11-04-2012 message by Pastor Rich Doebler
“The Problem With Politics”
I don’t know about you, but I’m tired of all the political rhetoric, the surveys and polls, the news coverage we’ve had to deal with this fall. I’m tired of negative campaign ads, quotes taken out of context, the deliberate distortions of words, the win-at-any-cost / take-no-prisoners / demonize-your-opponent mindset.
Some of you probably already know that the term “politics” comes from two Latin words: the first is “poly” (meaning “many”), and the second is “tick” (meaning a “blood-sucking parasite”).
I’m just kidding. Actually the word originally came from the Greek politikos, which meant “of citizens or the state.” In time the word came to refer less to citizens, and more to the state, the officials or rules that govern us.
I’d like to set aside all the political stuff we’ve been hearing, the stuff on the nightly news, to remind ourselves that human wisdom and methods cannot address the real issues of what is wrong with people. As Christians with a biblical world view, there are a few basic things we should be able to agree on.
1. Human institutions cannot transform hearts.
Can we agree that society is pretty messed up? And can we acknowledge that sin needs more than political solutions? That politicians cannot deal with sin in the human heart? (Indeed, some of the most infamous sins of our time have been committed by politicians!)
Can we admit that government — our legal system — cannot transform hearts? Can we agree that passing more laws cannot make people more loving? Or kind? Or giving?
At times in history leaders have tried to force hearts to change, of course, sometimes with disastrous results. In the Middle Ages, kings launched military crusades in the name of Christ, determined to take back the Holy Land and conquer the Muslims there. In one battle, the Christian armies gained the upper hand and at the point of a sword gave their enemies a choice: die or convert. Not surprisingly they chose to convert and were marched en masse through a river, a priest standing alongside, declaring them baptized in the name of the Father, and of the Son, and of the Holy Spirit. Those men may have gotten wet, but I doubt their hearts were touched — at least not by God’s love and grace.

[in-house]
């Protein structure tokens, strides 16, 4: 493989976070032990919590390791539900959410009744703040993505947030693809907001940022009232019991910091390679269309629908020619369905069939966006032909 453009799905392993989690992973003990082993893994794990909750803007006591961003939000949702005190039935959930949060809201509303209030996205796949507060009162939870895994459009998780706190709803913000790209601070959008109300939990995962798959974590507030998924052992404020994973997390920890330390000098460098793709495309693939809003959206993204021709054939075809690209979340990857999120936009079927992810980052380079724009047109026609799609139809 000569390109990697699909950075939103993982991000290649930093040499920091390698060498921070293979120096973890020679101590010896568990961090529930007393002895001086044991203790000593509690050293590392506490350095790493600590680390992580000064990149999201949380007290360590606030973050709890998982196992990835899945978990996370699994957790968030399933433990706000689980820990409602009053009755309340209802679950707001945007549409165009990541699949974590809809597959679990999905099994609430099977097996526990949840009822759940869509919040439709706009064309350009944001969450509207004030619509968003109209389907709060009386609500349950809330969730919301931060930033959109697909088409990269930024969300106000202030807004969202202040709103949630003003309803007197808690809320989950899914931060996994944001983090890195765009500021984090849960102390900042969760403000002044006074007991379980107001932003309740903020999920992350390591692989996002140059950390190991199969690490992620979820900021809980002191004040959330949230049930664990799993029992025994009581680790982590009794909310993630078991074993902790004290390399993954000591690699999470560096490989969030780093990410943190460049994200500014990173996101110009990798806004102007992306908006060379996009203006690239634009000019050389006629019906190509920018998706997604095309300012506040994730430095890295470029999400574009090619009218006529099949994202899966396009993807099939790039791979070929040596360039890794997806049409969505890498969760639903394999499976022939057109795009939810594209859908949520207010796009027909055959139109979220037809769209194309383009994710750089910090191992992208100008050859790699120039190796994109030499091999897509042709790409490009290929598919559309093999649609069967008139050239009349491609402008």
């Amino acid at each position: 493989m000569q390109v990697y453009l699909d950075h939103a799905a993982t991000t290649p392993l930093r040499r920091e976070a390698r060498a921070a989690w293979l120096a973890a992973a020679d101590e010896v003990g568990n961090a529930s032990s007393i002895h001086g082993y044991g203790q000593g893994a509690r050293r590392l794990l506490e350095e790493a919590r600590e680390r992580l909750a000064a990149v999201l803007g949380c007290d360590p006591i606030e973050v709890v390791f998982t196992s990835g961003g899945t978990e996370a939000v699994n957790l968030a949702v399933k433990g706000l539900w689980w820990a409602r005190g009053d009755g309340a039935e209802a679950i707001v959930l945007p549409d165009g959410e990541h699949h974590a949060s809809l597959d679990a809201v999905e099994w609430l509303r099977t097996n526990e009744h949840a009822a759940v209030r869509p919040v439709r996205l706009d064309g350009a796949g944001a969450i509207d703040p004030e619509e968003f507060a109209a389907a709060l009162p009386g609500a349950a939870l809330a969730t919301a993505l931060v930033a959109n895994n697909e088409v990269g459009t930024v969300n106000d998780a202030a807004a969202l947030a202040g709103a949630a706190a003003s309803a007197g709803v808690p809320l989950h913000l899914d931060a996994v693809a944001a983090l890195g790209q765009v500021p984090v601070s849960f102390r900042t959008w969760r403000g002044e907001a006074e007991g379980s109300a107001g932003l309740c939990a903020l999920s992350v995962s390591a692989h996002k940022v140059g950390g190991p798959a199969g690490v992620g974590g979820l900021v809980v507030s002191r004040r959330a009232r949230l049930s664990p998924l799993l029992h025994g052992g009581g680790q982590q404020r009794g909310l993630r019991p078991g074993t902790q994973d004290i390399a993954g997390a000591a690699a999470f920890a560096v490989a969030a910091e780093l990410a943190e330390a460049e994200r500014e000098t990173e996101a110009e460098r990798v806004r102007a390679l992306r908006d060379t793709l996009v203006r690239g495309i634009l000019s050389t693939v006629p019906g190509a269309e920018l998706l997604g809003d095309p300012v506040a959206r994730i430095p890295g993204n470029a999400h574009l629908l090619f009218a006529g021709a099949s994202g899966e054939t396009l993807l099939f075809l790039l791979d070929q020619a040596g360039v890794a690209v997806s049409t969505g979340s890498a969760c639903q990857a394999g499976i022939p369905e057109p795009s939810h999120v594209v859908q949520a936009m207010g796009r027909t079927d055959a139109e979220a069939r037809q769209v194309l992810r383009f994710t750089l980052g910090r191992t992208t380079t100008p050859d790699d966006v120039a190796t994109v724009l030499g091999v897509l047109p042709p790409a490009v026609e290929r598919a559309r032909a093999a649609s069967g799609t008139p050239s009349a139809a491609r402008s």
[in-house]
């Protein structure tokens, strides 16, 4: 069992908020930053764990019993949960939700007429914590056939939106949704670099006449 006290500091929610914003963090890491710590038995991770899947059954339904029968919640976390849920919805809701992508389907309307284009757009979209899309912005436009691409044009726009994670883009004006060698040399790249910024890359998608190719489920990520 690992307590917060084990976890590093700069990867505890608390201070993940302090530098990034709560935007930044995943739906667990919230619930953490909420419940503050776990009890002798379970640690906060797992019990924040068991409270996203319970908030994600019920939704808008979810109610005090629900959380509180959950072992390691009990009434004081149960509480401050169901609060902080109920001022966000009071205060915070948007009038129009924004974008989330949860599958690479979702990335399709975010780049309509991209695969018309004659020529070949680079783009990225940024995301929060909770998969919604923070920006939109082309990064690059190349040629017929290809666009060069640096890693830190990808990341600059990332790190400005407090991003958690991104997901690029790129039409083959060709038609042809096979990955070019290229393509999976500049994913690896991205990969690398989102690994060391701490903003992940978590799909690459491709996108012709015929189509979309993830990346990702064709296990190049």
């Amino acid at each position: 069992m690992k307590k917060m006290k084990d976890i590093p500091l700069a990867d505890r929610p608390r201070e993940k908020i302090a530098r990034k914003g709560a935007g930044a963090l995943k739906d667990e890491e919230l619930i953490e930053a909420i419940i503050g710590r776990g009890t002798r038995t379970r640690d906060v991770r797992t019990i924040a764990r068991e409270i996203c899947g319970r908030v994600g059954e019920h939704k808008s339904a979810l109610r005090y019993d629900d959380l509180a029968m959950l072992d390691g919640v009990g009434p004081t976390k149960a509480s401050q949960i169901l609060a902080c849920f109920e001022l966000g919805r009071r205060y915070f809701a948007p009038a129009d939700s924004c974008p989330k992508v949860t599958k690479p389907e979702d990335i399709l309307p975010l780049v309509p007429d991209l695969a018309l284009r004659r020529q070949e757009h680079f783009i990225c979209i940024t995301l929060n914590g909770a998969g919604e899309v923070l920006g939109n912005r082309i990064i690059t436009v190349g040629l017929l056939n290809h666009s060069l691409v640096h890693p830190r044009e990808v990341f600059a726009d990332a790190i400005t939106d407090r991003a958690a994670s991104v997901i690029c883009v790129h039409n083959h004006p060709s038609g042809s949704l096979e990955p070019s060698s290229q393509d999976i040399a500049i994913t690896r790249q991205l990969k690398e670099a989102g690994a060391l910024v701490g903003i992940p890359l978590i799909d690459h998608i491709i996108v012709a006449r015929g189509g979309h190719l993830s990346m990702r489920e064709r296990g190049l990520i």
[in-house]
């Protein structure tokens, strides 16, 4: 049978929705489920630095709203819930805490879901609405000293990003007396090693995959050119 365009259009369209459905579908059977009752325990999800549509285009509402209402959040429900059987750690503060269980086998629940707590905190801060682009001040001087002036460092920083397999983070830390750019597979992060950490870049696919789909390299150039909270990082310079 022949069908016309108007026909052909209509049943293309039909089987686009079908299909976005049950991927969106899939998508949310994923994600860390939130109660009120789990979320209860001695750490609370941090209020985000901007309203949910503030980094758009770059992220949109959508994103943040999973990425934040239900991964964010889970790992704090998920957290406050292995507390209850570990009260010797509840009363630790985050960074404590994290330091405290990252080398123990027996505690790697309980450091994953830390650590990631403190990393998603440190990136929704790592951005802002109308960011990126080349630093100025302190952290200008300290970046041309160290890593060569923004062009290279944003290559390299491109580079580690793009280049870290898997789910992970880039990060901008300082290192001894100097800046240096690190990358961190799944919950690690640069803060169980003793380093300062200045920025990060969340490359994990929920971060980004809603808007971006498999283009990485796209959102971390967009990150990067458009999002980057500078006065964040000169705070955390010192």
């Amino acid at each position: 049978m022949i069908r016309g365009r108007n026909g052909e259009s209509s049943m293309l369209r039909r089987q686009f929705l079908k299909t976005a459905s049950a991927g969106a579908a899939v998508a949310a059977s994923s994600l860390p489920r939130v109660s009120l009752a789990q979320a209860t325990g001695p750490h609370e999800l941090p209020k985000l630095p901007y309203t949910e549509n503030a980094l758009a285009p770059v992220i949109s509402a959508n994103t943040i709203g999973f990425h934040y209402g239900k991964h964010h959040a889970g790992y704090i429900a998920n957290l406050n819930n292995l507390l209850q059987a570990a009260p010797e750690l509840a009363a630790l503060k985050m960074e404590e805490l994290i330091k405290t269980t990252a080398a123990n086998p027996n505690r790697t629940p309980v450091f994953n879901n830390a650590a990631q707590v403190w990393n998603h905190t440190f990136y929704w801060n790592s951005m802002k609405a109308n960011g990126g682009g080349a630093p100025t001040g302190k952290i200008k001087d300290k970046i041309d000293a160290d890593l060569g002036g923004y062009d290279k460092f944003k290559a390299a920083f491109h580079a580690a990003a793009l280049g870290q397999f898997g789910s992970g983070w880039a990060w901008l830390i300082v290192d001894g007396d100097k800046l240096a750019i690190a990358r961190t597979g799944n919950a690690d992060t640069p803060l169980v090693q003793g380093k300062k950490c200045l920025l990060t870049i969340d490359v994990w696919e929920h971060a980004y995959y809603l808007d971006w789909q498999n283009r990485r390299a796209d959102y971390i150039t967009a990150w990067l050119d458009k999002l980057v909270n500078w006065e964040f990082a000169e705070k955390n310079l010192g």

Still, some seem to think we can legislate Christian faith and values by decree. Sixty-one years ago a Senator from Vermont submitted an amendment to the US Constitution that stated: “This nation devoutly recognizes the authority and law of Jesus Christ, Saviour and Ruler of Nations through whom are bestowed the blessings of Almighty God.” It didn’t get out of committee, but that didn’t stop new Christian amendments from being submitted nearly every year in the 1950s (eight in 1959). [Richard Pierard, Christian Social Ethics (Perry Cotham, ed.), p 85-86]
About the same time “under God” was added to the pledge (1954), “In God We Trust” was officially declared the national motto (1956), though the first coin with that motto appeared in 1864. The idea caused some concern, however, and when President Teddy Roosevelt commissioned a gold piece in 1907, he deliberately omitted the phrase. He insisted the motto “not only does no good but does positive harm and is in effect irreverence which comes dangerously close to sacrilege.” [Richard Pierard, Christian Social Ethics (Perry Cotham, ed.), p 94]
It might be a nice gesture, but stamping those words on our money doesn’t make them true. This afternoon hundreds of people will spend thousands of dollars at the Casino — and every dollar, each bill and coin will declare “In God We Trust.” But how many of those people do you think actually trust in God?
Years after Roosevelt  someone observed: “If we are still the same old self-seeking, greedy, ruthless, envious, gluttonous, malicious animals we were before, then taking on the phrase ‘under God’ is indeed ‘taking the Lord’s name in vain,’ the essence of profanity indulged in on a national acale.” [Dean Kelley, quoted by Richard Pierard, Christian Social Ethics (Perry Cotham, ed.), p 102]
Government can’t force individuals to believe or trust in God — even if it’s stamped on the coins. Government can’t force people to be more loving or kind or generous.
2. Government has its place.
There is a place for government, to be sure. The Bible says that God raises up countries and rulers — political systems — and he brings them down. “He changes times and seasons; he sets up kings and deposes them.” (Dan 2:21); “…there is no authority except that which God has established. The authorities that exist have been established by God.” (Rom 13:1)
A couple of reasons for human government:
a) To promote good behavior — good morals and ethics.